For greybeard hot rodders and racers, it seems it wasn’t that long ago that hopped up point trigger ignition systems were the standard for performance. And with the right mix of parts, a vintage point equipped distributor can be rebuilt and reworked to act as a trigger device for a modern high ignition system such as an MSD 7AL2.
When we last left the American Racing Headers PriuSRT8, Farks Supercars was putting the final touches on the car.
Over the last couple of issues, we’ve taken the time to look at the chassis build on American Racing Headers’ Hellcat-powered Prius.
When we last left the American Racing Headers’ Prius, it had been completely stripped and was welded to the chassis jig at Farks Supercars.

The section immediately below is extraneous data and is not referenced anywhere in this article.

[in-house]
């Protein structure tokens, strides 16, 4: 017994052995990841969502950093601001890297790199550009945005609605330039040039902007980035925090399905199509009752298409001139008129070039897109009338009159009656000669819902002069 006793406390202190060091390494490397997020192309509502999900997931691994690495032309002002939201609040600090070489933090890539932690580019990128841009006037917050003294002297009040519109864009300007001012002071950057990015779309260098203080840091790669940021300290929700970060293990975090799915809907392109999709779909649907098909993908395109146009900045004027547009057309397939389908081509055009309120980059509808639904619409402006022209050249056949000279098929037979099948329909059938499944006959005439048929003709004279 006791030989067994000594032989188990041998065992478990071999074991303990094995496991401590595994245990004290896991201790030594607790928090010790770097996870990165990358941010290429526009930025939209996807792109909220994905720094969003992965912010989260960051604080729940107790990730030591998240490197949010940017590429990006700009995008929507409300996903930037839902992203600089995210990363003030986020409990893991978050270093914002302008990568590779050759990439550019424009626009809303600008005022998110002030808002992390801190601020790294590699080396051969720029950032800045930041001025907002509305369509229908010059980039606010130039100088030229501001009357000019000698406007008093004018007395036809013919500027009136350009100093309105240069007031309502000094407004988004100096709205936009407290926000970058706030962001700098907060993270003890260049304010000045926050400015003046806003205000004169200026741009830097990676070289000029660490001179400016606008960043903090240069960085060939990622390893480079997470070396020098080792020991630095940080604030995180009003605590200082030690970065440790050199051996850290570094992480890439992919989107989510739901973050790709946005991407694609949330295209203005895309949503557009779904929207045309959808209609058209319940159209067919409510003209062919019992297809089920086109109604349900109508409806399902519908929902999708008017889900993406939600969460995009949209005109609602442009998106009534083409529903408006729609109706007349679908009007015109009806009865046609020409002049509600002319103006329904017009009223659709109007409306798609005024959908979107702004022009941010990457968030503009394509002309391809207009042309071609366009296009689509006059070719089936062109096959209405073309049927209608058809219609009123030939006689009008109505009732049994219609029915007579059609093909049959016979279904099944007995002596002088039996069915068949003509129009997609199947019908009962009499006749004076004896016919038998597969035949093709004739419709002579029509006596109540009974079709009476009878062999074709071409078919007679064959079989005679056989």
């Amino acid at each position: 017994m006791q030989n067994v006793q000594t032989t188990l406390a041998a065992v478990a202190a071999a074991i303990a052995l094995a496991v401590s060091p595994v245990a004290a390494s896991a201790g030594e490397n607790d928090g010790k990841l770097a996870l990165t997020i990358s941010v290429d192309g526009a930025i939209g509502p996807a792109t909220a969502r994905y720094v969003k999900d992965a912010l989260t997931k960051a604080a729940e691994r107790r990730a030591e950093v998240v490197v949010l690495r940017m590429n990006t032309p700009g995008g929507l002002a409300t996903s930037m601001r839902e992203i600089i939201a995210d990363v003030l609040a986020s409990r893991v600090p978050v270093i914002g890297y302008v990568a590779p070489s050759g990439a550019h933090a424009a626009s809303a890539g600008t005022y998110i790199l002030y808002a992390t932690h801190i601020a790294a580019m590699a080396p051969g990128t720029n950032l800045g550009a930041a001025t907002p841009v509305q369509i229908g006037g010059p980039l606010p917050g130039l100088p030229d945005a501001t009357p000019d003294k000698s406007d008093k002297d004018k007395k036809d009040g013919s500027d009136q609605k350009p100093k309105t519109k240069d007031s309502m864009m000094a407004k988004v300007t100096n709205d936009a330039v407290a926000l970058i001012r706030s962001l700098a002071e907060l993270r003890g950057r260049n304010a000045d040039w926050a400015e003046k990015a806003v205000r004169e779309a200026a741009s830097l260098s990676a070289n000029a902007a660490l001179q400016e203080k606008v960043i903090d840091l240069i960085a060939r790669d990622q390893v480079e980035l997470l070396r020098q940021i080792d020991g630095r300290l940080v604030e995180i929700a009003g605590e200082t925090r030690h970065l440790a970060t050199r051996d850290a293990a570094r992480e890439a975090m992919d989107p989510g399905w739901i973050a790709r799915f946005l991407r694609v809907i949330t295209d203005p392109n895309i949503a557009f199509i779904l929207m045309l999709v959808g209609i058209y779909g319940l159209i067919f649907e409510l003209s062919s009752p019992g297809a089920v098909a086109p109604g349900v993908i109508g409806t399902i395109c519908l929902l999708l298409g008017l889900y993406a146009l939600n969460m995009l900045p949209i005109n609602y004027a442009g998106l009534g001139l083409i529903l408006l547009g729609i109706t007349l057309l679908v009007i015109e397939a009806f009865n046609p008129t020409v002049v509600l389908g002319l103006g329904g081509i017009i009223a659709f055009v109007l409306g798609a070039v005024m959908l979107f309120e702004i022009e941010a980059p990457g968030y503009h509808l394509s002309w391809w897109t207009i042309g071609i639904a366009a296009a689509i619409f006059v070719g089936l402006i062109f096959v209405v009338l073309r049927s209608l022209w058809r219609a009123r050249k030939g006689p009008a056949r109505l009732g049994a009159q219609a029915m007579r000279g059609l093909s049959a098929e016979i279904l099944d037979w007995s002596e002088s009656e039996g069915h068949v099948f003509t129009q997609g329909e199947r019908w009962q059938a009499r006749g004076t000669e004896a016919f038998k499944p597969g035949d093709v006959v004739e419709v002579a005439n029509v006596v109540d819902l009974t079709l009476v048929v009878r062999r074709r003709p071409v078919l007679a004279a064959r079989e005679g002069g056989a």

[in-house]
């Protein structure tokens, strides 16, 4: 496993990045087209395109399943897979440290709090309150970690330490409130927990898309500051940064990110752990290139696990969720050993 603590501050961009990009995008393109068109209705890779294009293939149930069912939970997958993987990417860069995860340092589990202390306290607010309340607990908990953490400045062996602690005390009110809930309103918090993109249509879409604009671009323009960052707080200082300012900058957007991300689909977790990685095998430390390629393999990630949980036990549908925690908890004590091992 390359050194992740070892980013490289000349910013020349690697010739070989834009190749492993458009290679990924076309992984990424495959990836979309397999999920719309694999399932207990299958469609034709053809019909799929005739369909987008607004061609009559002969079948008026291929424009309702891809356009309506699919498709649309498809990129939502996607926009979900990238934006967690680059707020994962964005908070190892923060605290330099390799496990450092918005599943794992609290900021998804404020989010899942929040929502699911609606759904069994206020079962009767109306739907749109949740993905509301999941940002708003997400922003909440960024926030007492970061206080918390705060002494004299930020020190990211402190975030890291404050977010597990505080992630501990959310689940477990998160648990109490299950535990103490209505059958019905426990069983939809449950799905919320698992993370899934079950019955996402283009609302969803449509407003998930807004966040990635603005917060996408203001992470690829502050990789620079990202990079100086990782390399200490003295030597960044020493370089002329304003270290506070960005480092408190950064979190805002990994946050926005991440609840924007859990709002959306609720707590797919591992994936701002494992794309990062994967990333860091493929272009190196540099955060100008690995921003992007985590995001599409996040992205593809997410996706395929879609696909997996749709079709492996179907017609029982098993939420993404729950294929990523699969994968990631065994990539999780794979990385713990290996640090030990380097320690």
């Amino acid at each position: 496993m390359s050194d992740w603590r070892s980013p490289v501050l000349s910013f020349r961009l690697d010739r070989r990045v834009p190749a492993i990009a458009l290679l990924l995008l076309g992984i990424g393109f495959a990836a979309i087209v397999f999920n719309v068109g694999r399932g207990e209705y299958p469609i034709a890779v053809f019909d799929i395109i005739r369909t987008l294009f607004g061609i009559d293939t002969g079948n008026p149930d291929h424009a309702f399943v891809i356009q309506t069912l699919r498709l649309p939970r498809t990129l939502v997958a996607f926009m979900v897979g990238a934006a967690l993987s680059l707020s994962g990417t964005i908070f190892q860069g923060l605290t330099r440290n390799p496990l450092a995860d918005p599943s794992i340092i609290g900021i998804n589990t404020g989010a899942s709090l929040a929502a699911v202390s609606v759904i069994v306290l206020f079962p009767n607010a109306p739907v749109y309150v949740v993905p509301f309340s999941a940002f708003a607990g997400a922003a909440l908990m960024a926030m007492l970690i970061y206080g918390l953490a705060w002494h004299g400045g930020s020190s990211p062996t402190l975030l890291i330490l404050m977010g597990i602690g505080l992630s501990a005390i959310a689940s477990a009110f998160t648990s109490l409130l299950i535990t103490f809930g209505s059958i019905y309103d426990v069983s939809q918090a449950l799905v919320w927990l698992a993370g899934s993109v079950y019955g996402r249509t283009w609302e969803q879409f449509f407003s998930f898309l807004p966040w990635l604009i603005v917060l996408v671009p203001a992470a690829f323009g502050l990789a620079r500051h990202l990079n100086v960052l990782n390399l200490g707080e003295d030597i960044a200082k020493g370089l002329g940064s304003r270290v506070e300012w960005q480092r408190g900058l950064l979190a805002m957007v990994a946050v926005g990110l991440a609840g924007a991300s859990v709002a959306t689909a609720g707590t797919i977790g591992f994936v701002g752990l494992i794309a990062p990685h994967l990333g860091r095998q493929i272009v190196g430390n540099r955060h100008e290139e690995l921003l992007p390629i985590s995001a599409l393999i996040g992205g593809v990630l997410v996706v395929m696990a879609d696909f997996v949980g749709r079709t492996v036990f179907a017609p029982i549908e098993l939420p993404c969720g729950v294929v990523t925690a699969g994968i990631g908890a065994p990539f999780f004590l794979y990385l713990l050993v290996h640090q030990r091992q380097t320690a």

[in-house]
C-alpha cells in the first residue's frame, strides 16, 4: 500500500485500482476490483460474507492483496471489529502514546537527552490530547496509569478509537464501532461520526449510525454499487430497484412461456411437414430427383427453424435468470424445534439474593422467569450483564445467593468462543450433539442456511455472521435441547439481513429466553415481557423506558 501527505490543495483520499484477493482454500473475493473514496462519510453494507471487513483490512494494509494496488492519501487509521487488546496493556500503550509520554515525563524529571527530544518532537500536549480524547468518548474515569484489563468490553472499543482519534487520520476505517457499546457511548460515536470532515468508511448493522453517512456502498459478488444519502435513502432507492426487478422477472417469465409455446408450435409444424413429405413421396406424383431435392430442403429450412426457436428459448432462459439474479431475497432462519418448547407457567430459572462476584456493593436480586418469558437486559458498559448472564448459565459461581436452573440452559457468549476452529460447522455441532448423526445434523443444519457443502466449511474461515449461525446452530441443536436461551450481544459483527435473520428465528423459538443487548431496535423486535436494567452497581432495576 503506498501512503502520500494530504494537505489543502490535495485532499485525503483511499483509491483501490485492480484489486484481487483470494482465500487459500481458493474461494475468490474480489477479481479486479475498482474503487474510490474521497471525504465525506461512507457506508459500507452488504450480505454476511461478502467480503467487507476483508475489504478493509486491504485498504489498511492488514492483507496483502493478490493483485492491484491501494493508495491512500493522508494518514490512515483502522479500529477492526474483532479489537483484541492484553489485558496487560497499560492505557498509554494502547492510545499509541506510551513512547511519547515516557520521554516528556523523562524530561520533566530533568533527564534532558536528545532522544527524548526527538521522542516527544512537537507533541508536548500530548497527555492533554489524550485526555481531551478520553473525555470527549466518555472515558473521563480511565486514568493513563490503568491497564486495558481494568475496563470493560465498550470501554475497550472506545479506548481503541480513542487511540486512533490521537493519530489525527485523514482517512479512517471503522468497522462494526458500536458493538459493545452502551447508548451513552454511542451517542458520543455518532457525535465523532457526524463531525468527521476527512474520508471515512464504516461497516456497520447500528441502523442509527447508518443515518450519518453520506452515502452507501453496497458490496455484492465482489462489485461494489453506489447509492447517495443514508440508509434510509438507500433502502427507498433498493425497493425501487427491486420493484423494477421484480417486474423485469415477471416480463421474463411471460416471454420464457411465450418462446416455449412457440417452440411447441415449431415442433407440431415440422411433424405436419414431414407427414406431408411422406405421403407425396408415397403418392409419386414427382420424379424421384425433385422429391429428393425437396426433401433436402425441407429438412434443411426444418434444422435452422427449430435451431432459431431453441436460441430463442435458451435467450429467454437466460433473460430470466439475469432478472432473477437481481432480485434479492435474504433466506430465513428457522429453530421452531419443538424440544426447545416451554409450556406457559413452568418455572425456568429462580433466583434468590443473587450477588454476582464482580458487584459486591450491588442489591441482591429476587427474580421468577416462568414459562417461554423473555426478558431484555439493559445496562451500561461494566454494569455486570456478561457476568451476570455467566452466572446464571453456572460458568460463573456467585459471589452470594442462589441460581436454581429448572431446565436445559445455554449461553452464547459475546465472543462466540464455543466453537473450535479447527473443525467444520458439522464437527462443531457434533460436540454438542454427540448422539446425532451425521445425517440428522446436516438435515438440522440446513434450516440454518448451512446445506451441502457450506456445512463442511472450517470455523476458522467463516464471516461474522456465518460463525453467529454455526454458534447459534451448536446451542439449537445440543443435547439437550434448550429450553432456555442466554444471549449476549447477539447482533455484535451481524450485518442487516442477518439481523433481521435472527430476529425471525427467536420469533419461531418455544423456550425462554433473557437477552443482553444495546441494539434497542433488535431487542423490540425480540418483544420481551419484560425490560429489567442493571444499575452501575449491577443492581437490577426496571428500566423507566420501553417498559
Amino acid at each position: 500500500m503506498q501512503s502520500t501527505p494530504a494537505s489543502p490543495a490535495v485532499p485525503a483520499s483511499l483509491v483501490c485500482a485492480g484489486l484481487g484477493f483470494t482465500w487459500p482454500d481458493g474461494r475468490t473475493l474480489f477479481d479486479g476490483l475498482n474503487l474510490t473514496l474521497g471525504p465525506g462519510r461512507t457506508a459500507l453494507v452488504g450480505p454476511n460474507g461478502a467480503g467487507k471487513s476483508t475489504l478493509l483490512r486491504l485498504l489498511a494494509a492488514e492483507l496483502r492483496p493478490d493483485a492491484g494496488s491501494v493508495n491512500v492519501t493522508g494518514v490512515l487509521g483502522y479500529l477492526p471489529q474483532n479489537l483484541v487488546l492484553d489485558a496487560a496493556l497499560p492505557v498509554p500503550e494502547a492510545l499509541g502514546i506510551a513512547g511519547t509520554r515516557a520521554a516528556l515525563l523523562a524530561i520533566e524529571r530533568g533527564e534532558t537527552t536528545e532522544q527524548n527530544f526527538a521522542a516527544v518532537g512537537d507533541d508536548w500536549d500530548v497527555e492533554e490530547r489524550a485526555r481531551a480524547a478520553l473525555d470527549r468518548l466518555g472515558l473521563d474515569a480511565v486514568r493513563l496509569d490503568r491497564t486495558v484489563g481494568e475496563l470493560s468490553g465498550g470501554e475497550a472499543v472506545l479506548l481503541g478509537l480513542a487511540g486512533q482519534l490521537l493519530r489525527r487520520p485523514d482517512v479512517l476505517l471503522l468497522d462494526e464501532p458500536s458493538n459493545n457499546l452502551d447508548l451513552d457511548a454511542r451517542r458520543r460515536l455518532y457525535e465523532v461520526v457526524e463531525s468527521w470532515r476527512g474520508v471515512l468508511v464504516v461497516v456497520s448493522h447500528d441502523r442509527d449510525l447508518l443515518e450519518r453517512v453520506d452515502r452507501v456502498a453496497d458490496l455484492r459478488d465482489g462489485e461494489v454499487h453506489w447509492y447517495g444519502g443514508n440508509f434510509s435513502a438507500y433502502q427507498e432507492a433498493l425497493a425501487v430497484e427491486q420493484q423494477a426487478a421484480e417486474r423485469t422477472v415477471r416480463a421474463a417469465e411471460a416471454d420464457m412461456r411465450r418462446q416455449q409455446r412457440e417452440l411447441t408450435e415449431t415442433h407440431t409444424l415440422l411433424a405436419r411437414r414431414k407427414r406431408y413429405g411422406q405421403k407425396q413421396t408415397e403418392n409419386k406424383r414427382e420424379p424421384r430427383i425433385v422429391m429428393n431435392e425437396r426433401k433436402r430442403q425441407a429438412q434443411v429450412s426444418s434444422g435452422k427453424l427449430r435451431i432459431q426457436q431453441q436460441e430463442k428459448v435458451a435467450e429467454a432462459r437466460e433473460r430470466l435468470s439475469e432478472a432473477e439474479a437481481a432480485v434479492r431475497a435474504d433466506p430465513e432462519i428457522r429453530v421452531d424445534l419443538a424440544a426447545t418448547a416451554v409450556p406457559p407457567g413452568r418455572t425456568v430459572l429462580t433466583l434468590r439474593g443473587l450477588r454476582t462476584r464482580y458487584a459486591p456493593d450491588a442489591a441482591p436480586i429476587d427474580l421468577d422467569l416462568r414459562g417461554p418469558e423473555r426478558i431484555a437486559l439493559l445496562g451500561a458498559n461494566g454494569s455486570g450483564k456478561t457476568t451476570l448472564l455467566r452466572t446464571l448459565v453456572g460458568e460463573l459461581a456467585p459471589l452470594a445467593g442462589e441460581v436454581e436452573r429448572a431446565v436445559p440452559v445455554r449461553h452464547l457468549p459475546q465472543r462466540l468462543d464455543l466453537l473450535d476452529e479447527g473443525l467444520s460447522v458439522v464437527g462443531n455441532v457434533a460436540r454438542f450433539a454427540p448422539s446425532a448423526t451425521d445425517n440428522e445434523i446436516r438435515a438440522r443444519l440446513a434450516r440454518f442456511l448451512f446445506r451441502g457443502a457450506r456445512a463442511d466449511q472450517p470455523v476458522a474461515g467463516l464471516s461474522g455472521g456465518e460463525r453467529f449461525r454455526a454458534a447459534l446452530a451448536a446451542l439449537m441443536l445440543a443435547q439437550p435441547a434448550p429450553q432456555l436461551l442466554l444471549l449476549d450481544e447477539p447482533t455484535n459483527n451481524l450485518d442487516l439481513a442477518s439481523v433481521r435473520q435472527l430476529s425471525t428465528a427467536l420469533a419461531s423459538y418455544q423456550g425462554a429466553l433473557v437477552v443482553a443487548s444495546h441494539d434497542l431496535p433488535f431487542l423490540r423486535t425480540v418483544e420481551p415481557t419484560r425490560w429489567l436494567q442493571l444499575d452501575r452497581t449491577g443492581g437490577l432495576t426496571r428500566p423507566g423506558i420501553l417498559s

Last issue, we took a detailed look at the different ways to actually build an aluminum radiator. Something else you should ponder is if a rad company is actually a manufacturer or just an assembler.
Nick couldn’t help but notice the non-stop parade of Toyota Prius’ streaming by in the HOV lanes. All of them were boring. The next thing you know, Nick had a huge, but slightly twisted inspiration, and it went like this: “Wouldn’t it be cool to jam a Hellcat motor into one of these things?”
We’re not quite done with false impressions when it comes to radiators: Some companies offer radiators configured as a double-pass or triple-pass design, and while that sounds impressive, the name can be a little misleading.
In the big picture, it’s pretty clear that aluminum makes for a better radiator, but there’s even more to the technology.
When the dog days of summer roll around, you’ll be quick to think of the radiator in the nose of your car.
In our last issue, we left you with a set of basically assembled Smith Racecraft Assassin traction bars. This time around we’ll examine bar tuning.